This past weekend was not the first time I have attended a developer’s convention, but Frontier Expo 2017 was one of only a very few times when I have been able to attend the first one of its kind. Last weekend, I got to witness the birth of Frontier Developments’ fan convention, held in London, UK. At 1500 attendees, it may have been a relatively small gathering compared to conventions like PAX or other more established cons, but it was still great. In fact, it offered fans a few firsts of their own! Besides your classic meeting-and-greeting, game announcements with reveals, and after parties (including live entertainment by Jim Guthrie, the musician who created the Planet Coaster music), folks got to try their hand at the studio’s really old games on their original equipment in the Frontier Developments museum.
Even more than that, attendees got to meet and listen to world-renowned experts in the fields of paleontology and astrobiology. Not because these would sell the game, but just because they are subjects of interest to fans. How many studios have offered that?
Now there were understandably a few bumps and learning experiences in this first endeavor, but in all, I say the inaugural FX2017 was a resounding success! It was easily the most chill convention experience I have ever had, and I look forward to next year’s show (and hanging out with the space loach more!). Let’s dig in!
It’s no secret that I love to explore. And exploring the dangerous new worlds of survival games has been something I have really been enjoying this past couple of years. But there is dark cloud looming over each of these experiences: They end too quickly. These games, most of which are still in early access, have a very finite map. Once I’ve poked my head into every nook and cranny, once I’ve built what I wanted, and once I have completed the game tasks, there’s nothing left for me to do. I am not one who likes the whole wipe-and-start-over idea, precisely because there is nothing left to explore for me. And the PvP scene is no long-term draw either. Sure, maybe the studio was happy to have folks for just those few months, but wouldn’t retaining players be better? So how do you keep things fresh and keep players playing?
Different games are exploring different approaches. Currently, Conan Exiles is releasing new areas and expanding its map, offering plenty of new spaces to survey. ARK: Survival Evolved releases expansions that are completely new worlds. But to explore those new areas, you have to buy them. It’s actually a different strategy that ARK employs that I think solves the problem best, especially for games with a smaller map-type. Three words: procedurally generated maps.
On this week’s show, Justin and Bree deal with a hodge-podge of interesting MMO news, including ARK’s launch, Destiny 2’s PC beta, and what some studios are doing to help players in response to the tragedy of Hurricane Harvey.
It’s the Massively OP Podcast, an action-packed hour of news, tales, opinions, and gamer emails! And remember, if you’d like to send in your own letter to the show, use the “Tips” button in the top-right corner of the site to do so.
Listen to the show right now:
Cast your mind back to 2015 and see if you can recall an odd MMO launching on PC and PlayStation 4 called Wander. It was notable for being a non-combat game that focused on exploration and had you roaming about as a giant tree (at least part of the time). It was also notable for being called the “worst PlayStation 4 game ever.”
It was pretty obvious that Wander wasn’t going to be even a mild success by that fall, and the studio stopped issuing patches and updates for the game in September 2015. The last Twitter message from the company was in late 2015, saying that there was another update in the works.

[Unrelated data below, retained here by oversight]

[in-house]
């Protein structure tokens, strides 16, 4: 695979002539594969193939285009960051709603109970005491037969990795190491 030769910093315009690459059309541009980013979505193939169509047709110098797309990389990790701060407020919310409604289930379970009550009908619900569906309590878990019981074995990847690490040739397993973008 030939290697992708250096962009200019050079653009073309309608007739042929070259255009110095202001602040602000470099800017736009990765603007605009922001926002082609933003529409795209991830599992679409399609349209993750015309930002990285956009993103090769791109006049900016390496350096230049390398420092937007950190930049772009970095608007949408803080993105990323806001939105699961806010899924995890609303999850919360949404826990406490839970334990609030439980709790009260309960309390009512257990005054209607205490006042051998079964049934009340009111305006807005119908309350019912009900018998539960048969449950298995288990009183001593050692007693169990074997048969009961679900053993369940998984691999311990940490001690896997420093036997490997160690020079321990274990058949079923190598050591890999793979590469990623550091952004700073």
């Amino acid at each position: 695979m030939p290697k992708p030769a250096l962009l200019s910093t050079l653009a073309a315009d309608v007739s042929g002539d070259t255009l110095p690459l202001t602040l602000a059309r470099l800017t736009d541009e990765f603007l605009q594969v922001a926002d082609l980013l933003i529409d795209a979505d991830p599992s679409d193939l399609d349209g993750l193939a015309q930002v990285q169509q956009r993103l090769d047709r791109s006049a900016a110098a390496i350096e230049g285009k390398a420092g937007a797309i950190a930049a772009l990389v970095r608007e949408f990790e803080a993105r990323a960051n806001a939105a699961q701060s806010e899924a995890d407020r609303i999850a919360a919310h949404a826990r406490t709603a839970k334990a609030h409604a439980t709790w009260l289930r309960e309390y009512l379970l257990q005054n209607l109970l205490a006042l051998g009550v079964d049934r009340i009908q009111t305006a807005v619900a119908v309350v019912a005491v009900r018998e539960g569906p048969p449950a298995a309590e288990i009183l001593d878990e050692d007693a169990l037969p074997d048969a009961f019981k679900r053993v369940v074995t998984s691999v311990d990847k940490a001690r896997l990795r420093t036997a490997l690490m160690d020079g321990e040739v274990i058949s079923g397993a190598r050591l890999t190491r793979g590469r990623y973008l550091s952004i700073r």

The deathknell for the game came in last month, when it was delisted from Steam, as Endgame Variable noticed: “Sorry to say we are now removing Wander from sale. We would have liked to switch it to be free, but alas our agreement with CryTek for use of the CryEngine will not allow that. Thanks to all Wanders and sorry.”
Finding the fun, I’m sorry to say, was a bit on the fleeting side.
The problem isn’t that Shroud of the Avatar suddenly stopped having any of the redeeming features I noted last week; no, the stuff I found there is still there this week, and it’s not as if I can’t find any of that fun. The problem is the one that shows up reasonably often in situations like this. Having found the fun and gotten the shape of how the game’s mechanics are going to go for a while, the game ran into the related but also different problem wherein there’s nothing to advance for.
It’s not that I lost the fun, then. It’s that the fun was in some ways contingent upon having a reason to level up, and once that tenuous connection of goals was lost it wound up leaving me with the question of why, exactly, I was doing this. I never found much of a solution to that, either, so that’s not a good sign.
After a protracted period of self-induced silence, the Dogma: Eternal Night team has slipped out of the shadows to whisper dark tales of its progress in bringing this moody vampire MMO to the market.
One big feature that the team has focused on as of late is a minion system that allows players to order their slave “mortals” around on various tasks for rewards. Through this system, players will be able to vie with others for control over the establishment and the city as a sort of blood-sipping crime lord.
The game has a new client and an updated website is one the way for the near future. Also in the works for the alpha build are better graphics, the combat system, and a brand-new slice of the city that includes a club. “We are now focusing on gradual introduction of game mechanics so that characters can do more than just wander the city,” the team reported.
This week, the dominant story has become Guild Wars 2’s Path of Fire expansion, which is coming our way far sooner than a lot of folks had guessed. For this edition of Massively Overthinking, I’ve touched base with some of our writers to measure their reactions to the big announcement, asking them to gauge what’s in it, whether it was worth the wait, what they’re disappointed about, what they think of the pricing, and whether they’ve felt sufficiently enticed to play. Let’s dig in!